-- Les B, Oregon
1319 posts in 2041 days
#7 posted 03-22-2014 06:42 PM
Welcome to T.A.(turners anonymous). Get the best chuck you can afford. It’ll last a lifetime and you won’t be sorry.Great turnings btw.
-- A family man has photos in his wallet where his money used to be.
5839 posts in 3002 days
#8 posted 03-22-2014 08:38 PM
I too say try to get yourself a chuck a.s.a.p. especially when you need to make more stuff which is not really suitable to be turned between centres.I see your turnings are for a beginner very good and feel you would benefit from having the benefits from chuck holding and see an almost immediate improvement in your work.Alsi I would strongly advise that you try to join a club, or get someone in your area to help you along as good quality turning is not as easy as it looks that is to say to get really nice results,there are a lot of rules to follow and unless you learn them methodically you will make things harder for your self with uneccessary dig ins etc to get constantly good results. Aslo maybe get some or hire some videos re beginner turning watch them as I did over and over and you will be surprised each time you do you will learn another little bit.. However I feel that you have a talent worth pursuing I have been turning now for about fifteen years or more and have three wood lathes and am still improving and still making dumb mistakes.It is all part of the fun of turning. so have fun long term fun.lol Alistair
-- excuse my typing as I have a form of parkinsons disease
1250 posts in 1700 days
#9 posted 03-22-2014 10:03 PM
beautiful work, check out my home made lathe
-- Brian - Hazelton, British Columbia
295 posts in 1011 days
#10 posted 03-22-2014 10:19 PM
What is the lathe you purchased? I’ve been thinking of one for years, and I may just end up with a Harbor Freight el-cheapo for starters.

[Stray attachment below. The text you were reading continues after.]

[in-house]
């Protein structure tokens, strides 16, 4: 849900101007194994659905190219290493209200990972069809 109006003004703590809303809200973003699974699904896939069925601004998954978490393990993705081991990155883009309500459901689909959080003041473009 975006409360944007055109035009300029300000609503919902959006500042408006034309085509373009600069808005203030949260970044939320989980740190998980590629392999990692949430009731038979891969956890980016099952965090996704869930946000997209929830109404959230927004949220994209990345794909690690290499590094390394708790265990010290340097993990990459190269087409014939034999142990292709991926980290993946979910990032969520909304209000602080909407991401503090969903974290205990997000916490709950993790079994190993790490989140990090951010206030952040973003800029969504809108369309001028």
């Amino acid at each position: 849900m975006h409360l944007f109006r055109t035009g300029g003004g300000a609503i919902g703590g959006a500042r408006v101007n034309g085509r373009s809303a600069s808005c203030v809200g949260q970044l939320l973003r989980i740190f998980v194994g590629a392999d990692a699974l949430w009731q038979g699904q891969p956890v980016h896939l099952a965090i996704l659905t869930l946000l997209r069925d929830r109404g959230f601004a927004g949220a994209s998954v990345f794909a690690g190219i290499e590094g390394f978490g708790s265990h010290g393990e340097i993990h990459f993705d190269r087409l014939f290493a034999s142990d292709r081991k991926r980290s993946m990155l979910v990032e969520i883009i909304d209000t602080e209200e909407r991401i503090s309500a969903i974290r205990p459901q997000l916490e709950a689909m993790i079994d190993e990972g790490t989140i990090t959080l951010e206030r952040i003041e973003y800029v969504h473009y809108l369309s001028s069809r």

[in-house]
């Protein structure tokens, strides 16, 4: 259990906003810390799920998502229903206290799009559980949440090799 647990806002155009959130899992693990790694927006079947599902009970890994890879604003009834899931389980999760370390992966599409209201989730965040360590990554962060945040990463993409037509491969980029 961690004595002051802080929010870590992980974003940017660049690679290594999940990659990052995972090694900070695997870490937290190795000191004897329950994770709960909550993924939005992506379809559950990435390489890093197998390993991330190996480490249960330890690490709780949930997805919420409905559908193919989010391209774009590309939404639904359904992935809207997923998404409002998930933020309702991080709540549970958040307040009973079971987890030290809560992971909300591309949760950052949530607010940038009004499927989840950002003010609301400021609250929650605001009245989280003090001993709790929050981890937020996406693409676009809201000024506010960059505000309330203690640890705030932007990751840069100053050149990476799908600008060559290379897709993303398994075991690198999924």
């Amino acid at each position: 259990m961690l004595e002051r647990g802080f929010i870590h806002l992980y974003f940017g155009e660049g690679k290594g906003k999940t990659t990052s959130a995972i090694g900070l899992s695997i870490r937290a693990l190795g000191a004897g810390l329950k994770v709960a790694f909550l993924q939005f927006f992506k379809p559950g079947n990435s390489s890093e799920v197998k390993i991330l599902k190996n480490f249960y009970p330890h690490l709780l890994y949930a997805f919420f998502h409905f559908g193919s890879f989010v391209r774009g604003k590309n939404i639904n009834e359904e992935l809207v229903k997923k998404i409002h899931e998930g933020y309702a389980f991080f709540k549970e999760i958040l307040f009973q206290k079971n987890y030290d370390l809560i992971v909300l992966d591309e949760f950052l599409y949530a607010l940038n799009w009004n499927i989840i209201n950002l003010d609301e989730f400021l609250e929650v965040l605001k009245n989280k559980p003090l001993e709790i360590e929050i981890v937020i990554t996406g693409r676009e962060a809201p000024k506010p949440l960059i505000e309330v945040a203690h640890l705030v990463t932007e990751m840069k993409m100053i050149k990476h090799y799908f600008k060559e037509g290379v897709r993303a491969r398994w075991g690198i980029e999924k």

#11 posted 03-23-2014 03:25 AM
Thanks for all the info! Youtube has been a good friend to me since I have a limited budget. I thought about making my own carbide tip tools out of quality hardened steel scraps I got lying around. I made my own bowl gouge out of a shaft from an old electric motor. Grind…sharpen…check…til it does the job. I would like to have a nice turning set…other than these craftsman tooled steel chirp swords! I can’t afford an awesome chuck…but I may have to save some pennies and get one next year or something! Dovetail jaws…I really wants the dovetail jaws!
I got this older Craftsman 12” lathe….made a 1mt live center from my 2mt with a little filing, bought a 4” faceplate and going til my tendinitis tells me to go to bed! I haven’t even touched the fastest speed yet…for sanding I had some old belt sanding belts lying around so I tear them off to whatever width I need and hammer down with dust mask clogging quick!
I thought making boxes was fun…
#12 posted 03-23-2014 05:22 AM
Which chuck would you veterans recommend?
#13 posted 03-23-2014 02:24 PM
Toolpost.co.uk , got a model T off them 2 yrs ago. Found it to be reliable & value for money.
11362 posts in 1593 days
#14 posted 03-27-2014 02:39 PM
Wow! They all look great and have awesome and different shapes. Pretty impressive for a newbie, great job!